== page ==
Security compliance is further hampered by a patchwork of data protection laws and regulatory agencies, each with limited mandates. There is no federal law or agency requiring merchants to protect cardholders' data, though the Federal Trade Commission has recently shoehorned privacy violations into cases focused on deceptive practices.
Payment processors that handle millions of cardholder records are subject to ad hoc data security exams. But in most cases, only after a major data breach occurs do federal banking regulators investigate.
"Through outsourcing, they can essentially avoid responsibility for safeguarding consumer information," said Robert D. Manning, author of "Credit Card Nation" and a longtime critic of the payments industry. "Visa and MasterCard are membership associations - and they have essentially failed in safeguarding the interests of consumers because they simply exist as an organization to protect the interest of their member banks."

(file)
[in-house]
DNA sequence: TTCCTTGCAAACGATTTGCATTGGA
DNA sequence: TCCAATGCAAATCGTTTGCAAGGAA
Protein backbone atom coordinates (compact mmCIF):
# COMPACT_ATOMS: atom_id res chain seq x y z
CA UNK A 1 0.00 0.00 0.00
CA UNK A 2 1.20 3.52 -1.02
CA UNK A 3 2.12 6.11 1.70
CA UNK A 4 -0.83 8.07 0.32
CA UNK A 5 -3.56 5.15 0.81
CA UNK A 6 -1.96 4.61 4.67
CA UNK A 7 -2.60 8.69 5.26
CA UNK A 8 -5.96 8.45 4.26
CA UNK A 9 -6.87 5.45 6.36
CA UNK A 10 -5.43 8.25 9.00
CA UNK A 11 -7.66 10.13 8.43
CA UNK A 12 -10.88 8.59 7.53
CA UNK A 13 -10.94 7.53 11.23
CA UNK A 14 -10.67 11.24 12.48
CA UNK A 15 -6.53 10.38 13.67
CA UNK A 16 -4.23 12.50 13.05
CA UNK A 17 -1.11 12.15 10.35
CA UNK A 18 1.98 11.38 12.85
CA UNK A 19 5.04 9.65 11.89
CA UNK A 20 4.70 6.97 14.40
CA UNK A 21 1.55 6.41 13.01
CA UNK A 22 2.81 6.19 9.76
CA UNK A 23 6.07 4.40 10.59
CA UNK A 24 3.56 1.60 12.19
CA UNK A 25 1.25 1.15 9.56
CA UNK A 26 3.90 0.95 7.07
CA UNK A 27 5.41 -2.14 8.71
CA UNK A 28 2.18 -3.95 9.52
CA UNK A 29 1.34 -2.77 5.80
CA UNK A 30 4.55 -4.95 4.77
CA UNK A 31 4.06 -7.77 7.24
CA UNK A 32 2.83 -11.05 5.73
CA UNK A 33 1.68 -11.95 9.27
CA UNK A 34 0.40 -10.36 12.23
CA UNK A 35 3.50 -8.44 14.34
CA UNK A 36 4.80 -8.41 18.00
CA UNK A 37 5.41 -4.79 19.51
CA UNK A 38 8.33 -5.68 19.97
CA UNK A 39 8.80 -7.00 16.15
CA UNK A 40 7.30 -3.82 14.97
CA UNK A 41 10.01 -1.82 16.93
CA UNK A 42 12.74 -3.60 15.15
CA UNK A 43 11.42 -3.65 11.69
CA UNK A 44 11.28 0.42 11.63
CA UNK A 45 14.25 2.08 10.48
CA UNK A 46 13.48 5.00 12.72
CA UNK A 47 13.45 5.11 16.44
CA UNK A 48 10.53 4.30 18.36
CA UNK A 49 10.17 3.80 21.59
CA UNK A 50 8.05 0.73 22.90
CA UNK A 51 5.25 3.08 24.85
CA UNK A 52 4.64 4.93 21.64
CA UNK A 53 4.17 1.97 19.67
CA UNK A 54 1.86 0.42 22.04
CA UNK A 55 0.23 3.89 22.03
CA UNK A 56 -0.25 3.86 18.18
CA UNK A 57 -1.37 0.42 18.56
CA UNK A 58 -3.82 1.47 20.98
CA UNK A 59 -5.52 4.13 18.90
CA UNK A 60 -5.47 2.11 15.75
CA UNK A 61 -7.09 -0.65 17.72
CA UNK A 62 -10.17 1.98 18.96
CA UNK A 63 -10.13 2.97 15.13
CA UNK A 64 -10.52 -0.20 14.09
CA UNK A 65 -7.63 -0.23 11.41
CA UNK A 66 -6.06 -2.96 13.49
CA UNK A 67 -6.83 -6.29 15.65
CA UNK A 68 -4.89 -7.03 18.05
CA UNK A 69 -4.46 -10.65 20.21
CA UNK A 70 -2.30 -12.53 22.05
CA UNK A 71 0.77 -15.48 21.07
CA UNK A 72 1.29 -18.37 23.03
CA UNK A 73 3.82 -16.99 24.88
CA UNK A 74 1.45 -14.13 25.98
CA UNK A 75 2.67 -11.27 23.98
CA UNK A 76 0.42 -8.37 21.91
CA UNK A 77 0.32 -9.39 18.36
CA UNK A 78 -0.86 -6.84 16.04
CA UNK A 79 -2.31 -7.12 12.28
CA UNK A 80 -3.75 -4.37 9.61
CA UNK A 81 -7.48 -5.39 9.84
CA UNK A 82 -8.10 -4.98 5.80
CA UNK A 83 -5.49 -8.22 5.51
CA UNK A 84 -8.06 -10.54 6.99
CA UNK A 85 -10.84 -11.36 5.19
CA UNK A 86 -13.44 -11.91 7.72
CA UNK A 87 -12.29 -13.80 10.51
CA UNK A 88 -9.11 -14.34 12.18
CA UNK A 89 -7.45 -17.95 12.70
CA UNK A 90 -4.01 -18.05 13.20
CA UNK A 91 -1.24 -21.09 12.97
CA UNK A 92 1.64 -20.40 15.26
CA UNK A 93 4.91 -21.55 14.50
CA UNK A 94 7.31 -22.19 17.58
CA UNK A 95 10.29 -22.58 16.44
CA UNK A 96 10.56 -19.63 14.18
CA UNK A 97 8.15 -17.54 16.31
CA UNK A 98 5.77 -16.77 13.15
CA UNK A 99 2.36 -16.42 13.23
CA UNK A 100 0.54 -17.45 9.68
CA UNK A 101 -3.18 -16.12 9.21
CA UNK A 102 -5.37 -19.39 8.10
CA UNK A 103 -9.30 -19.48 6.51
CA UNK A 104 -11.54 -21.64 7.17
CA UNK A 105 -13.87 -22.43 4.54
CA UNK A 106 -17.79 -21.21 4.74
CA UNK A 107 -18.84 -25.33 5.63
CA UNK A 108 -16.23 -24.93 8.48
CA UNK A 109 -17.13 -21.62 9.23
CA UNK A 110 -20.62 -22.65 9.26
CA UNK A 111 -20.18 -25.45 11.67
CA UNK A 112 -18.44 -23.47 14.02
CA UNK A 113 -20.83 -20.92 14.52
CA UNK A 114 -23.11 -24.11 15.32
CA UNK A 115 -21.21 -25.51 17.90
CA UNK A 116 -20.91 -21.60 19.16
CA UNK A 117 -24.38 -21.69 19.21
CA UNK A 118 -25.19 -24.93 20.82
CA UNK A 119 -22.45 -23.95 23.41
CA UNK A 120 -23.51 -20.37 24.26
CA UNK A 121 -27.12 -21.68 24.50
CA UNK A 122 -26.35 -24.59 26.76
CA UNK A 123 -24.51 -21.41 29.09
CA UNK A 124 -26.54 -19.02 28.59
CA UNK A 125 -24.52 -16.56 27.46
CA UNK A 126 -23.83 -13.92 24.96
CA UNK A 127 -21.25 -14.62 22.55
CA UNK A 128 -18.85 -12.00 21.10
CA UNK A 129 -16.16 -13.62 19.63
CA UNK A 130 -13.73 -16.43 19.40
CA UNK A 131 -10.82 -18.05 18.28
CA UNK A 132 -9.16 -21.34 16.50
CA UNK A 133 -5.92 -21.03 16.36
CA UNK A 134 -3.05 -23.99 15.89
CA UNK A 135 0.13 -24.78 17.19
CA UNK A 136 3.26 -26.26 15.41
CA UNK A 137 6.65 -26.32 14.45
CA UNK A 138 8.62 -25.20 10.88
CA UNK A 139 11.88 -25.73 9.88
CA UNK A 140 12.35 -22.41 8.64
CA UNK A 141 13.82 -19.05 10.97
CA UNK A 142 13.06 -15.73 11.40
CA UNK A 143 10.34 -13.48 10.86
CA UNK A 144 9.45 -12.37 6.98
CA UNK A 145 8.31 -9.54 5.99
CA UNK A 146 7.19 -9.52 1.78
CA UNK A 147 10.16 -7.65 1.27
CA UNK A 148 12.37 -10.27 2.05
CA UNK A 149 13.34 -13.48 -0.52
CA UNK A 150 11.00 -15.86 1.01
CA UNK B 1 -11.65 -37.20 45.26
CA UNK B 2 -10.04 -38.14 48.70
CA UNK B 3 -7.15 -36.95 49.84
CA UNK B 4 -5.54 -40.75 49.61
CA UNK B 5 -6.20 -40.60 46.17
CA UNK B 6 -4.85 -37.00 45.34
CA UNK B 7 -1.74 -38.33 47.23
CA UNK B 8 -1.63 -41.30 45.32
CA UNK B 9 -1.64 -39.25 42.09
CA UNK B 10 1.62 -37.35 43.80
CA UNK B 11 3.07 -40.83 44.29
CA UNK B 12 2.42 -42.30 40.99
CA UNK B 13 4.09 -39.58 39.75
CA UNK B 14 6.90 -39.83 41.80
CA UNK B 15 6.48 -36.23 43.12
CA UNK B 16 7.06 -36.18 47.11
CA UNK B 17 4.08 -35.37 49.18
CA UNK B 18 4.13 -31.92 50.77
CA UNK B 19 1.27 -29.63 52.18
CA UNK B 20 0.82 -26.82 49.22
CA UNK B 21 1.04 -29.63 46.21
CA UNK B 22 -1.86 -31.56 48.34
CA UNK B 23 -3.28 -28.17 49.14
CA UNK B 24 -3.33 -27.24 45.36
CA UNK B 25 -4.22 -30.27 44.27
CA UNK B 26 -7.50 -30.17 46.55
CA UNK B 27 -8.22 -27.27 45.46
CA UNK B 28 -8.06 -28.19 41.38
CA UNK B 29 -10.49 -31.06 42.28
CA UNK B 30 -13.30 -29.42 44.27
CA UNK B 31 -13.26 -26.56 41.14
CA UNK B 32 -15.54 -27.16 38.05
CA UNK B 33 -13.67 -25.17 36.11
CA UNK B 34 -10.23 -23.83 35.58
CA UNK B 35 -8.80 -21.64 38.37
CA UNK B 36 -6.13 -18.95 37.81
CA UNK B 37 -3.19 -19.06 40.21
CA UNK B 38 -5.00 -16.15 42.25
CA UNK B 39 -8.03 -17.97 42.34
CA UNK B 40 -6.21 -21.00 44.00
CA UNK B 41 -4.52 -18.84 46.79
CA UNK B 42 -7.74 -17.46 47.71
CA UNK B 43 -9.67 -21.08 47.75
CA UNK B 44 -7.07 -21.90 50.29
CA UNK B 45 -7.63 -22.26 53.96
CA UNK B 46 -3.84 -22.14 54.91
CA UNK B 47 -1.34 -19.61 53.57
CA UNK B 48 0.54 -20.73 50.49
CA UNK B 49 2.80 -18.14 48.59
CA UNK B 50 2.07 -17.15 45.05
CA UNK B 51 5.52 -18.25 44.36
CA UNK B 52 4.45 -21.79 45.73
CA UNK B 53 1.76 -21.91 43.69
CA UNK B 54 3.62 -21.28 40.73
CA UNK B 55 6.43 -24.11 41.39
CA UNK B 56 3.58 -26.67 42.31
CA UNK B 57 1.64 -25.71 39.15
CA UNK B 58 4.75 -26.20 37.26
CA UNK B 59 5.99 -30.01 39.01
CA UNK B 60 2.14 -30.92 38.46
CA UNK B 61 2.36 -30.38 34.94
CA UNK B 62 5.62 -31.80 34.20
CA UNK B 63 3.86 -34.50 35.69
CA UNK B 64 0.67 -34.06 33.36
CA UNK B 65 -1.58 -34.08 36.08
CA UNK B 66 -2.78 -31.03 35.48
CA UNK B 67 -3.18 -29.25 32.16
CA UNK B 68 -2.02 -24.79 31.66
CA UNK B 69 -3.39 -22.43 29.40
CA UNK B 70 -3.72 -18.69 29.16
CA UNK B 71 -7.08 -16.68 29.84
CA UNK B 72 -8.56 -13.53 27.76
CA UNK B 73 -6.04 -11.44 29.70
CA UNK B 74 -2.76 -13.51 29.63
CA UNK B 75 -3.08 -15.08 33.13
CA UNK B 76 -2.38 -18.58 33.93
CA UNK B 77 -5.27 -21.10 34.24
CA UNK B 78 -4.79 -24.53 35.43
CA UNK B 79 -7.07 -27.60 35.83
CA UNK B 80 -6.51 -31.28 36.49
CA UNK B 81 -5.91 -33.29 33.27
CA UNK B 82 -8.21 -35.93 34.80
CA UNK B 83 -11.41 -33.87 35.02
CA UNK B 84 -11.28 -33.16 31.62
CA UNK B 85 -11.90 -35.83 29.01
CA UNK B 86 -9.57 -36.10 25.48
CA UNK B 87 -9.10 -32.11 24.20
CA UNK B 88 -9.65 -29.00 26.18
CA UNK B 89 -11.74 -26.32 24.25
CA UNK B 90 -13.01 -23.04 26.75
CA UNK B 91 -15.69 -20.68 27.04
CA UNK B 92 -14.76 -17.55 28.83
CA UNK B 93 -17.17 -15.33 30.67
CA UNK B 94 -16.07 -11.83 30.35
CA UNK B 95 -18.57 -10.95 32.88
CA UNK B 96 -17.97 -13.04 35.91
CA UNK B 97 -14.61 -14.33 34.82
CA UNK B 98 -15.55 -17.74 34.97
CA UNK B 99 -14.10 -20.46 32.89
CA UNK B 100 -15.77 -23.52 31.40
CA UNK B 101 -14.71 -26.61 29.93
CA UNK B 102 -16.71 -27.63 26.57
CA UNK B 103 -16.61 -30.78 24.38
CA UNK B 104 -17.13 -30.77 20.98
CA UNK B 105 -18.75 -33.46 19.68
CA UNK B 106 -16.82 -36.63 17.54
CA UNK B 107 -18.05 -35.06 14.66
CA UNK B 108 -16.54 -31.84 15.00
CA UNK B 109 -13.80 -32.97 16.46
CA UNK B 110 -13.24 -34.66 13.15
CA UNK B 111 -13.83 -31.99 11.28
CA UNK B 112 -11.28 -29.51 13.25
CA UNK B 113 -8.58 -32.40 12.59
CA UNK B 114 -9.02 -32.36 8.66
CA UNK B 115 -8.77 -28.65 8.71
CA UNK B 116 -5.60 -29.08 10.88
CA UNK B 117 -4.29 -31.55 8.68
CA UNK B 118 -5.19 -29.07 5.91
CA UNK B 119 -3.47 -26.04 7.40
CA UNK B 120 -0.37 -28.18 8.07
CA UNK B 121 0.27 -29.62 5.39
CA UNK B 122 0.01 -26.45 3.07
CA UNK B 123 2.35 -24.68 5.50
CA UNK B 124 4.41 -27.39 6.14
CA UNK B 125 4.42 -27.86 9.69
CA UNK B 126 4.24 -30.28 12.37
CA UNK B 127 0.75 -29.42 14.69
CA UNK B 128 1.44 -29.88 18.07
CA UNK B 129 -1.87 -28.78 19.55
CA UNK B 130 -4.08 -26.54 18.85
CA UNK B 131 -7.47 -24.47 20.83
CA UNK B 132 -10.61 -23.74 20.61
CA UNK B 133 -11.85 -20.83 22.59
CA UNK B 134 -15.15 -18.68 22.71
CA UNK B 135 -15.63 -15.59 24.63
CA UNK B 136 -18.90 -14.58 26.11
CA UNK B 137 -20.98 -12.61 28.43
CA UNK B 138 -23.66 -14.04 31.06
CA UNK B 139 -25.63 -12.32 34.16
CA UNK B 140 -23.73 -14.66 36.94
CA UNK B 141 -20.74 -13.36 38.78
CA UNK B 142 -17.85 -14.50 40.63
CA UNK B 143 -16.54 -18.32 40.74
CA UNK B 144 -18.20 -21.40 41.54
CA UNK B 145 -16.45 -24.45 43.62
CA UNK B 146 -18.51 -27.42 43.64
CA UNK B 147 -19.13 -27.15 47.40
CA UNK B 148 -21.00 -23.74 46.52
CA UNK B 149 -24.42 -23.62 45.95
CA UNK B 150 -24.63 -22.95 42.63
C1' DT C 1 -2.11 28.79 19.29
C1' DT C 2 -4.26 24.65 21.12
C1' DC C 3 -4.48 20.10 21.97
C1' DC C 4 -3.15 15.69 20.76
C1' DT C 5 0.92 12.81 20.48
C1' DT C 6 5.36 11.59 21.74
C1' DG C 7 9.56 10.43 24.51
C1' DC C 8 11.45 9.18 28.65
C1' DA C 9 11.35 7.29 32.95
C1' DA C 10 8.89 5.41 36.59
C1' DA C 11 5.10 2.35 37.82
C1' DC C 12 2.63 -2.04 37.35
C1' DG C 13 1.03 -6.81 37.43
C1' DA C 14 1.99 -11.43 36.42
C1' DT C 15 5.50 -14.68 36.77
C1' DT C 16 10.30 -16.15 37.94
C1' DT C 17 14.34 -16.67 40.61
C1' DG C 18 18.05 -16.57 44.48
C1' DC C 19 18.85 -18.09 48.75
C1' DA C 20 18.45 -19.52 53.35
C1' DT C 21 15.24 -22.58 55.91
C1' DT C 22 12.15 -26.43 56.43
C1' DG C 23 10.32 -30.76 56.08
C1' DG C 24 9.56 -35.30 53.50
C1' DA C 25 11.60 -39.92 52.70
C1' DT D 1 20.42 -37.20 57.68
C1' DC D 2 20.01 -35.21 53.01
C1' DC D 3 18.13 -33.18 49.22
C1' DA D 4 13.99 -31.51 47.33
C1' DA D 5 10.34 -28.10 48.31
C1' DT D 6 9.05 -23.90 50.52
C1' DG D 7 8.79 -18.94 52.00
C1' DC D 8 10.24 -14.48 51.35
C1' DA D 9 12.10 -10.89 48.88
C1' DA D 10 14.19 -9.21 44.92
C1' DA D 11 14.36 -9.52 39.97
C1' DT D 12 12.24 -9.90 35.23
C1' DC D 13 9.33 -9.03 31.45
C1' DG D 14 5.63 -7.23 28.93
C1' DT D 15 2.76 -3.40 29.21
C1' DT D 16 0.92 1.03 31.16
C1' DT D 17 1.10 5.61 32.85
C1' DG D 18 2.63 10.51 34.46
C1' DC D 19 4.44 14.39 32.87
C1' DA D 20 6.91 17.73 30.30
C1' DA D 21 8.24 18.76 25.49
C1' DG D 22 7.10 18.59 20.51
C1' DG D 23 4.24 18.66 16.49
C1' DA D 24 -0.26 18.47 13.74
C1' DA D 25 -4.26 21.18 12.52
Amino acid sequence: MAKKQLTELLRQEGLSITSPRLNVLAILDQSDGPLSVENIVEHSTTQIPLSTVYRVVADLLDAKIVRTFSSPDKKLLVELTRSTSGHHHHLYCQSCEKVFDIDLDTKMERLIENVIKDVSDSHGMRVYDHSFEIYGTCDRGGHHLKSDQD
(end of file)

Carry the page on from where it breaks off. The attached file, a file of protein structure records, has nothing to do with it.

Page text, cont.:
"They are supposed to be ostracized, penalized, suspended, put on probation, whatever," Mr. Manning added, referring to the banks, data processors and merchants that fail to adhere to Visa's security rules. "It never happens."
Visa executives have strongly denied those allegations. But with the exception of CardSystems, which Visa has thrown out of its network effective in October, they have never produced other examples of banned companies, citing confidentiality concerns. And they are quick to claim that they are winning the war against bogus transactions. Today, the amount of money lost to fraud has fallen to about 5 cents for every $100 that is charged, compared with 15 cents for every $100 in 1992, according to The Nilson Report, a credit card industry newsletter.